The pozzolan component of the invention includes at least one, and preferably a combination of pozzolans, preferably selected from the following group of pozzolans: fly ash, silica fume, ground granulated blast furnace slag, metakaolin, wollastonite, micro silica, amorphous silica and finely divided glass powders. A most suitable combination of pozzolans will include metakaolin, wollastonite, micro silica, and finely divided glass powders. Other pozzolans can be added to achieve desired characteristics, such as color. A non-reactive silica-based filler component can optionally be added. The suitable mineral fillers are various forms and sizes of crystalline silica.
The mechanical, thermal, and chemical properties can be optimized when the pozzolan to cement ratio is in the range from 0.25 to 4. While cement content ranges between about 3% and 20% by weight are contemplated, the preferred content range for the cement component is about 5% to 10%. The resulting product is characterized by high compressive and tensile strength, high density, low hydraulic permeability, low porosity and moderate pH, high thermal shock resistance, controllable brightness coefficient and the ability to support a high recycled content. Product made using these compositions is suitable for both vertical and horizontal solid surfaces such as walls, floors, counters, tables, as well as suitable for high production fabrication of exposed-aggregate panels at least as large as 300 cm×150 cm at 3 mm thickness.
It is noted that the pozzolans in the composition of the invention increase moderate-age to long-term strength, and decrease hydraulic permeability, lower the pH and increase aggregate bonding. The optional fillers are added to increase strength and lower porosity and permeability by filling in the size range of particles missing from traditional ordinary Portland cement (or other cement) mixes. The chemical composition of OPC, and the pozzolans and fillers used in this invention are given in Table II. An effective pozzolan has a composition high in at least one of the main components in OPC, silica, calcia and alumina. Pozzolans also have surface areas equal to or greater than OPC, and are primarily amorphous.
As mentioned, in one aspect of the invention it is a goal to use as a high of a percentage recovered (recycled) materials as possible. These can be post-industrial, such as fly ash (Class F), silica fume, ground granulated blast furnace slag, or post-consumer, such as recycled glass pozzolan, recycled glass ‘sand’ and recycled glass aggregate. Some pozzolans and fillers are non-virgin, such as metakaolin, wollastonite, fumed white silica, colloidal silica, micro silica, amorphous silica and microcrystalline silica.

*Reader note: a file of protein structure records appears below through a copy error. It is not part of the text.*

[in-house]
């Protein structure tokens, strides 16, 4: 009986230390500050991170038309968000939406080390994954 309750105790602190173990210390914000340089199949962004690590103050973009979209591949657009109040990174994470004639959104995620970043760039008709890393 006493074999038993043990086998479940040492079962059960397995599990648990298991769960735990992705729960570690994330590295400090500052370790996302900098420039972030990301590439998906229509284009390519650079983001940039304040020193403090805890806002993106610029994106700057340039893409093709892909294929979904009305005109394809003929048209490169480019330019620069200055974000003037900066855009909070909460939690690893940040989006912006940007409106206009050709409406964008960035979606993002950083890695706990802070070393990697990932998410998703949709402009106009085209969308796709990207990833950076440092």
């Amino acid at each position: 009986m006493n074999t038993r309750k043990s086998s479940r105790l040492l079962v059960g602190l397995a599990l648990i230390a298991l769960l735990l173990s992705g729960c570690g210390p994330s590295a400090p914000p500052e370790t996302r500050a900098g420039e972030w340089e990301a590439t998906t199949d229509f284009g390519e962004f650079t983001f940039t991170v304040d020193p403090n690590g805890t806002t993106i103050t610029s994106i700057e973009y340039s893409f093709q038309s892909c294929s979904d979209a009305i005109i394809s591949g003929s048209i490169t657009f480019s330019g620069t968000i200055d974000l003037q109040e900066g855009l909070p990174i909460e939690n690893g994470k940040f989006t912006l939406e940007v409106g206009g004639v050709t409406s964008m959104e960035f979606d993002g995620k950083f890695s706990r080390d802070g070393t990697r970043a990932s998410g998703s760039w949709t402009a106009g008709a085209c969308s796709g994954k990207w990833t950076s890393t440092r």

Recycled glass can be incorporated into concrete in the form of four distinct size distributions to provide four distinct functions within the concrete. Recycled glass can be finely ground to a mean particle size of about 16 microns, which is similar to ordinary Portland cement (OPC), and activated with alkali to provide cementitious properties on par with OPC. Un-activated at the same particle size recycled glass can be an extremely effective pozzolan that reduces the system pH while increasing the aggregate bond strength. Recycled glass employed at a mean particle size of around 250-600 microns can be an effective filler that will increase strength, while lowering hydraulic permeability and porosity. At the size of fine or coarse aggregate, recycled glass can replace conventional aggregate (sand and gravel), while having the unique advantage of zero absorption.
While the present invention preferably incorporates, but does not require, recycled content, the essential materials for the composition are cement, suitably OPC or white cement, pozzolans, and fine and coarse glass aggregate. Suitable pozzolans are fly ash, silica fume, ground granulated blast furnace slag (GGBFS), metakaolin, wollastonite, amorphous silica, micro silica and finely divided glass powders. A non-reactive, silica-based filler component is optionally added. The suitable mineral filler materials are various forms and sizes of crystalline silica. The desired properties of the sheet-form product can be optimized when the pozzolan plus filler-cement ratio is in the range 0.25 to 4, and is preferably greater than unity. The cement content can range between about 3% to about 20% by weight, however, the preferred range is from about 5% to 10%. The resulting product is characterized by high compressive and tensile strength, high density, low hydraulic permeability, low porosity and moderate pH, high thermal shock resistance, and controllable brightness coefficient, all achievable with a high recycled content.
A mixture of following primary pozzolans have been identified as being suitable for the composition of the invention, with their content ranges (by weight) indicated:
Metakaolin—0.5% to 10%, with a preferred range of 1.5% to 2.5%
Wollastonite—0.5% to 10%, with a preferred range of 1.5% to 3.0%
Micro silica—0.25% to 5.0%, with a preferred range of 0.25% to 5.0%
Total glass pozzolans—5% to 20%, with a preferred range of 10% to 15%
The total glass pozzolans are preferably a mixture of 100 mesh glass pozzolans, 120 mesh glass pozzolans and 300 mesh glass pozzolans, each of which is in the following content ranges: 0 to 20%, with a preferred range of 5% to 12.5%.
Fly ash, silica fume, GGBFS and amorphous silica, can be selectively added to achieve desired properties, such as a desired pigmentation or color. The following are suitable content ranges for these additional pozzolans:
Fly ash—0.5% to 15%, with a preferred range of 1.5% to 5%
Silica fume—0.5% to 10%, with a preferred range of 1.5% to 5%
GGBFS—0.5% to 15%, with a preferred range of 1.5% to 7.5%
Amorphous silica—0.5% to 5%, with a preferred range of 1.5% to 3%
When used, the silica based filler can be any finely divided form of crystalline silica less than 100 microns in size. Silica flour is suitably used as a filler and is suitably present in a range of 0 to 10% by weight, and preferably in the range of 0 to 5%.